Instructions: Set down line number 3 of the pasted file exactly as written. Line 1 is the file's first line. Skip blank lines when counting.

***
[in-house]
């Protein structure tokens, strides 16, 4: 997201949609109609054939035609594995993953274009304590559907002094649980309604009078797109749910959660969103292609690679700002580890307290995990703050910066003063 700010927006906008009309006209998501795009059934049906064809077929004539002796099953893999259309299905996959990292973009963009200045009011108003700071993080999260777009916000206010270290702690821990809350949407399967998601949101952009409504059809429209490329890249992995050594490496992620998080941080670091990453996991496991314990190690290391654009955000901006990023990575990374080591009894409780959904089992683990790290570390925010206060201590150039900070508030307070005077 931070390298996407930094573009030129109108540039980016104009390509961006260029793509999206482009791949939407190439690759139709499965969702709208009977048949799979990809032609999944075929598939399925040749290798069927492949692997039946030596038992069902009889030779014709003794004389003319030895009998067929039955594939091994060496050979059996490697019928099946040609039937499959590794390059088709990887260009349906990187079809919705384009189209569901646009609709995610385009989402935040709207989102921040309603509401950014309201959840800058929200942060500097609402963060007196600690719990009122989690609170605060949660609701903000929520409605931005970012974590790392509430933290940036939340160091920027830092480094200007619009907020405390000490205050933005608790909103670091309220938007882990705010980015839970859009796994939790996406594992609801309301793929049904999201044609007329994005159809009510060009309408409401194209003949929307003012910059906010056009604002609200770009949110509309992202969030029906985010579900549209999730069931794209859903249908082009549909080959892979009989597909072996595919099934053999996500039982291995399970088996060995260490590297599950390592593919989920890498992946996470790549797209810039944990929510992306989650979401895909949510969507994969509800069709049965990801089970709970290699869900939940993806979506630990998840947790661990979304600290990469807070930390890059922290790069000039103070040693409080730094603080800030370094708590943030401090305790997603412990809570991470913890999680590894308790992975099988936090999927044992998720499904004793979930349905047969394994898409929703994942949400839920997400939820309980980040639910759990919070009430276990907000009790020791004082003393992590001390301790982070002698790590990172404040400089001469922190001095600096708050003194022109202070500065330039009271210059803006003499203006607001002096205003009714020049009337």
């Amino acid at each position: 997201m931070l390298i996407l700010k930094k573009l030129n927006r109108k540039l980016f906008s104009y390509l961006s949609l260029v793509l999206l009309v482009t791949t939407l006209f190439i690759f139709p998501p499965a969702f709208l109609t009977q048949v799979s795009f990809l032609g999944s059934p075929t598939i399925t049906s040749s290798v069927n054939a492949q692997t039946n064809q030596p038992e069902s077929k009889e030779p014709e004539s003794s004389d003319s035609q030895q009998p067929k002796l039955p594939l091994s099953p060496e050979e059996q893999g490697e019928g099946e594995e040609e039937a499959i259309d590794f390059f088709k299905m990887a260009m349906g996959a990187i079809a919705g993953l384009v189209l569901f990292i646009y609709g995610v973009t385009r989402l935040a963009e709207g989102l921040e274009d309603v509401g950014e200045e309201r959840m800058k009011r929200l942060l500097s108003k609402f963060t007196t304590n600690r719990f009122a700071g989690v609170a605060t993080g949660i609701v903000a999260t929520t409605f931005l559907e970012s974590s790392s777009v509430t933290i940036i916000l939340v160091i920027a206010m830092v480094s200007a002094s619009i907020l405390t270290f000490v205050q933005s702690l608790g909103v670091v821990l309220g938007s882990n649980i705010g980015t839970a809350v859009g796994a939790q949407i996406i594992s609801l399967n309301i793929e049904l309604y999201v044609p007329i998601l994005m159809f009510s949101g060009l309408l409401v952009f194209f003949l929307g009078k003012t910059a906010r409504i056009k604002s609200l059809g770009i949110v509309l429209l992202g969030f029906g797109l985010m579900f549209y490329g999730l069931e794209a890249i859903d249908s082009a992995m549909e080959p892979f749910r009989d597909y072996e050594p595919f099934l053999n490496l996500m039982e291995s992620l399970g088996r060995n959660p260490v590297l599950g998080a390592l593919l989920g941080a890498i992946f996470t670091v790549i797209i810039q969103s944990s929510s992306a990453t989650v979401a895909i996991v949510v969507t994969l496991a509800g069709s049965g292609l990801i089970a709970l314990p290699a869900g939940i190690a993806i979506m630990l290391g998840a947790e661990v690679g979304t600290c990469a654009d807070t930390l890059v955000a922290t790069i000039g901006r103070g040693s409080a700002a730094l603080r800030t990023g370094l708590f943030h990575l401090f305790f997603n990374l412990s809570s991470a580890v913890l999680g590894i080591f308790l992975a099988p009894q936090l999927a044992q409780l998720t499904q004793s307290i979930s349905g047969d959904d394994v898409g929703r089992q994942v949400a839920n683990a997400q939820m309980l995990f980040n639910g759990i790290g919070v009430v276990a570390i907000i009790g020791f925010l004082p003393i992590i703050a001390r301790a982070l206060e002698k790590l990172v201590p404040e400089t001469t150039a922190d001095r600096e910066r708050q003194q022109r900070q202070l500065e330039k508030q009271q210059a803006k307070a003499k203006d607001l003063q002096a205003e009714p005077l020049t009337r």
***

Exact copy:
């Amino acid at each position: 997201m931070l390298i996407l700010k930094k573009l030129n927006r109108k540039l980016f906008s104009y390509l961006s949609l260029v793509l999206l009309v482009t791949t939407l006209f190439i690759f139709p998501p499965a969702f709208l109609t009977q048949v799979s795009f990809l032609g999944s059934p075929t598939i399925t049906s040749s290798v069927n054939a492949q692997t039946n064809q030596p038992e069902s077929k009889e030779p014709e004539s003794s004389d003319s035609q030895q009998p067929k002796l039955p594939l091994s099953p060496e050979e059996q893999g490697e019928g099946e594995e040609e039937a499959i259309d590794f390059f088709k299905m990887a260009m349906g996959a990187i079809a919705g993953l384009v189209l569901f990292i646009y609709g995610v973009t385009r989402l935040a963009e709207g989102l921040e274009d309603v509401g950014e200045e309201r959840m800058k009011r929200l942060l500097s108003k609402f963060t007196t304590n600690r719990f009122a700071g989690v609170a605060t993080g949660i609701v903000a999260t929520t409605f931005l559907e970012s974590s790392s777009v509430t933290i940036i916000l939340v160091i920027a206010m830092v480094s200007a002094s619009i907020l405390t270290f000490v205050q933005s702690l608790g909103v670091v821990l309220g938007s882990n649980i705010g980015t839970a809350v859009g796994a939790q949407i996406i594992s609801l399967n309301i793929e049904l309604y999201v044609p007329i998601l994005m159809f009510s949101g060009l309408l409401v952009f194209f003949l929307g009078k003012t910059a906010r409504i056009k604002s609200l059809g770009i949110v509309l429209l992202g969030f029906g797109l985010m579900f549209y490329g999730l069931e794209a890249i859903d249908s082009a992995m549909e080959p892979f749910r009989d597909y072996e050594p595919f099934l053999n490496l996500m039982e291995s992620l399970g088996r060995n959660p260490v590297l599950g998080a390592l593919l989920g941080a890498i992946f996470t670091v790549i797209i810039q969103s944990s929510s992306a990453t989650v979401a895909i996991v949510v969507t994969l496991a509800g069709s049965g292609l990801i089970a709970l314990p290699a869900g939940i190690a993806i979506m630990l290391g998840a947790e661990v690679g979304t600290c990469a654009d807070t930390l890059v955000a922290t790069i000039g901006r103070g040693s409080a700002a730094l603080r800030t990023g370094l708590f943030h990575l401090f305790f997603n990374l412990s809570s991470a580890v913890l999680g590894i080591f308790l992975a099988p009894q936090l999927a044992q409780l998720t499904q004793s307290i979930s349905g047969d959904d394994v898409g929703r089992q994942v949400a839920n683990a997400q939820m309980l995990f980040n639910g759990i790290g919070v009430v276990a570390i907000i009790g020791f925010l004082p003393i992590i703050a001390r301790a982070l206060e002698k790590l990172v201590p404040e400089t001469t150039a922190d001095r600096e910066r708050q003194q022109r900070q202070l500065e330039k508030q009271q210059a803006k307070a003499k203006d607001l003063q002096a205003e009714p005077l020049t009337r």